Plato was good at keeping secrets too

The Greek philosopher Plato has been revered as a great thinker for millennia. It turns out, his writings are even more valuable than we have thought. A science historian at The University of Manchester has cracked "The Plato Code" – the long disputed secret messages hidden in the great philosopher’s writings. Plato was the Einstein of Greece's Golden Age and his work founded Western culture and science. Dr Jay Kennedy's findings are set to revolutionize the history of the origins of Western thought. Dr Kennedy, whose findings are published in the leading US journal Apeiron, reveals that Plato used a regular pattern of symbols, inherited from the ancient followers of Pythagoras, to give his books a musical structure. A century earlier, Pythagoras had declared that the planets and stars made an inaudible music, a "harmony of the spheres". Plato imitated this hidden music in his books.

Green Products

Life is confusing. When buying a product one has to consider whether it is green, inexpensive, actually works, and so forth and so on. There is also the life cycle of the product to consider. Is the product beneficial to the environment in the long run? For example, Marcal Manufacturing has just introduced new packaging to all of its Small Steps brand products this week, which places an environmental facts panel on the front of all product packaging. The panel resembles a nutrition label for food products and highlights the environmental performance of its 100% recycled paper products.

Mid Ocean Life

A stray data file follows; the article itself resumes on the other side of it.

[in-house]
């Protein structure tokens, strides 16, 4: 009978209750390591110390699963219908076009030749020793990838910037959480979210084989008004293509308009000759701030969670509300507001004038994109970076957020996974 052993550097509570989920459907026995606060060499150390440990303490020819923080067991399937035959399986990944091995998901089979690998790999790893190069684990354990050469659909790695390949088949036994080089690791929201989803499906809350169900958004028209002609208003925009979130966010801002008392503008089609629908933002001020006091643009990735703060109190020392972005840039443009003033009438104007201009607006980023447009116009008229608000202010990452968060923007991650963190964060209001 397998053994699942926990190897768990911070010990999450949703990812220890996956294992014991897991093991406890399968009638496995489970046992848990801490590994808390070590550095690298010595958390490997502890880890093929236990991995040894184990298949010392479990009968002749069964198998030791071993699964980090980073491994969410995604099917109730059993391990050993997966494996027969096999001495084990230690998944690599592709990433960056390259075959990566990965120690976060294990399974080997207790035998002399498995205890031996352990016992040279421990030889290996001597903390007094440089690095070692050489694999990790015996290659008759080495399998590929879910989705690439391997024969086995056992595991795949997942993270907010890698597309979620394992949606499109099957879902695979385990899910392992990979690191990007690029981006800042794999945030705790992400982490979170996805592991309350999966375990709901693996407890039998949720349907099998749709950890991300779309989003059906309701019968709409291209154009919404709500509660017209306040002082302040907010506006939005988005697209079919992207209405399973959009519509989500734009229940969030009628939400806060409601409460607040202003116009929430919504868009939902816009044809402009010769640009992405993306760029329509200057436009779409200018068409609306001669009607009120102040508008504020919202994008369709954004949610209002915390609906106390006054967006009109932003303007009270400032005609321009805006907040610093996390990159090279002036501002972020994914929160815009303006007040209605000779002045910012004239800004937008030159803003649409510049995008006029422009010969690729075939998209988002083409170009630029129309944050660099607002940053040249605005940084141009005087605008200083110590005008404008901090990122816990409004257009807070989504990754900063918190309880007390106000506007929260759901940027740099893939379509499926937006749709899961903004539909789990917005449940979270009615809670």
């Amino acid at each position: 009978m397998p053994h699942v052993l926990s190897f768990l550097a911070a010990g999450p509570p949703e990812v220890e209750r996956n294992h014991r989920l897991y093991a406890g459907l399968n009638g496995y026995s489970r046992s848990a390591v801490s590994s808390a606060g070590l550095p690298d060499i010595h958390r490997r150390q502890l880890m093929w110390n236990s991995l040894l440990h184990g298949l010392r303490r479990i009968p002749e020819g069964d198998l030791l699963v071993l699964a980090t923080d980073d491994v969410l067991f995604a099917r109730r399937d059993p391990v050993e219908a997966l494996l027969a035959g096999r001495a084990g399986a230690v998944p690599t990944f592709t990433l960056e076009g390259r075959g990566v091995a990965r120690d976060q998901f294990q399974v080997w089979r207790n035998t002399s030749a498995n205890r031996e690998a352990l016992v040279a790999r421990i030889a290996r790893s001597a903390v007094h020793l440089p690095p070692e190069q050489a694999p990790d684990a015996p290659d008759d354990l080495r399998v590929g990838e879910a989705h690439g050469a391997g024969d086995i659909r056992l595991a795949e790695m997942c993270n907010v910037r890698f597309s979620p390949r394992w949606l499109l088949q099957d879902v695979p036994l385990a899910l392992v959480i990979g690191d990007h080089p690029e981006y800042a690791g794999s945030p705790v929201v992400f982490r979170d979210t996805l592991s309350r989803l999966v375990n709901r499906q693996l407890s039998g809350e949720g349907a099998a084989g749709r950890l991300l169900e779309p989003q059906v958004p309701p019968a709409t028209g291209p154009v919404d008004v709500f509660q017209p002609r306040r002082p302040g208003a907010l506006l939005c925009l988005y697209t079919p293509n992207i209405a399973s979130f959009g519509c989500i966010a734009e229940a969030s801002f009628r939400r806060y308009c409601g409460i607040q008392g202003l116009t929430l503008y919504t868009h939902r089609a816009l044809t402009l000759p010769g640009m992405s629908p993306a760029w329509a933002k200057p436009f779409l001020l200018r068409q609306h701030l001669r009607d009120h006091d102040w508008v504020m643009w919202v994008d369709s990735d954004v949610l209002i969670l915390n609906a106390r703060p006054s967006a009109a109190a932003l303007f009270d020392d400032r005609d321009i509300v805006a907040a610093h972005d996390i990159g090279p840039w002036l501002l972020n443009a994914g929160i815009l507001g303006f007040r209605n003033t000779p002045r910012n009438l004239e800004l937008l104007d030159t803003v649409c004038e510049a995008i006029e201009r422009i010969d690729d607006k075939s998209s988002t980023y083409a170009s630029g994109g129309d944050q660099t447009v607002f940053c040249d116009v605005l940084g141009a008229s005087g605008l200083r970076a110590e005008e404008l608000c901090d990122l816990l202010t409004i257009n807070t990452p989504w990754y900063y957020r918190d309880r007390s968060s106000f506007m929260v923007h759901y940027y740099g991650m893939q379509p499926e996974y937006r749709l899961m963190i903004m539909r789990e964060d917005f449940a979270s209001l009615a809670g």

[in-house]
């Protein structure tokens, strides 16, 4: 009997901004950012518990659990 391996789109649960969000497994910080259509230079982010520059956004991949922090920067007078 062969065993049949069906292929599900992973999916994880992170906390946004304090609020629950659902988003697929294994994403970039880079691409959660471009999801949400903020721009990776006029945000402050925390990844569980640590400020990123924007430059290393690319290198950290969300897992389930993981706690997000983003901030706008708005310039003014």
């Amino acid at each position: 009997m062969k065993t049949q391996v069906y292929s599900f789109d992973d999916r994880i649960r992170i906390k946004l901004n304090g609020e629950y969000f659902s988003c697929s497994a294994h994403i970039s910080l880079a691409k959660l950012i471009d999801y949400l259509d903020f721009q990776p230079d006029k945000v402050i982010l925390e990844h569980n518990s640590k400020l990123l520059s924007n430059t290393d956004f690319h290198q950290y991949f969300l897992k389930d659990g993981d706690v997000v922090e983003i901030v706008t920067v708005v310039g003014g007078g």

For those without a green thumb, it takes several things to make plants (or algae grow). These are sunlight, nutrients, and water. In the middle of the ocean there is plenty of water and on the surface plenty of sunlight, the problem is lack of nutrients. For almost three decades, oceanographers have been puzzled by the ability of microscopic algae to grow in mid-ocean areas where there is very little nitrate, an essential algal nutrient. In a recent issue of Nature, oceanographer Ken Johnson, along with coauthors Stephen Riser at the University of Washington and David Karl at the University of Hawaii, show that mid-ocean algae obtain nitrate from deep water, as much as 800 feet below the surface.

Oil spill hits Mississippi shore

Thick oil from BP Plc's Gulf of Mexico spill washed ashore in Mississippi for the first time as tropical storm Alex moved into the Gulf, posing a threat to the cleanup operation. Alex, the first named storm of the 2010 Atlantic hurricane season, had sustained winds of 45 mph and was about 60 miles west-southwest of Campeche, Mexico. The system was moving west-northwest at 7 mph. Forecasters from the U.S. National Hurricane Center say Alex could become a hurricane in the next 48 hours. They predict Alex will make landfall as a hurricane on Wednesday between Brownsville, Texas, and Tuxpan de Rodriguez Cano in Mexico, sparing BP's oil collection efforts at its ruptured deep-sea well.

Oil spill efforts ramp up as storm eyed anxiously

The first named storm of the Atlantic hurricane season is posing an uncertain threat to the Gulf of Mexico, even as efforts to contain the worst oil spill in U.S. history are set to ramp up. For now, Tropical Storm Alex, which is hitting the western Caribbean with rain and high winds, is not expected to pass close to BP Plc.'s blown-out well off the Louisiana coast. But even a miss that only generates large waves could greatly complicate clean-up efforts from Louisiana to Florida. Current official estimates suggest between 35,000 to 60,000 barrels a day are leaking from the rogue well. BP collected over 24,000 barrels on Friday and about 11,640 barrels in the first half of Saturday, the company estimated. New equipment being moved to the site of the leak in the coming week could raise the daily collection rate to 53,000 barrels a day, U.S. Coast Guard Admiral Thad Allen, who is coordinating the U.S. oil spill response, said on Saturday.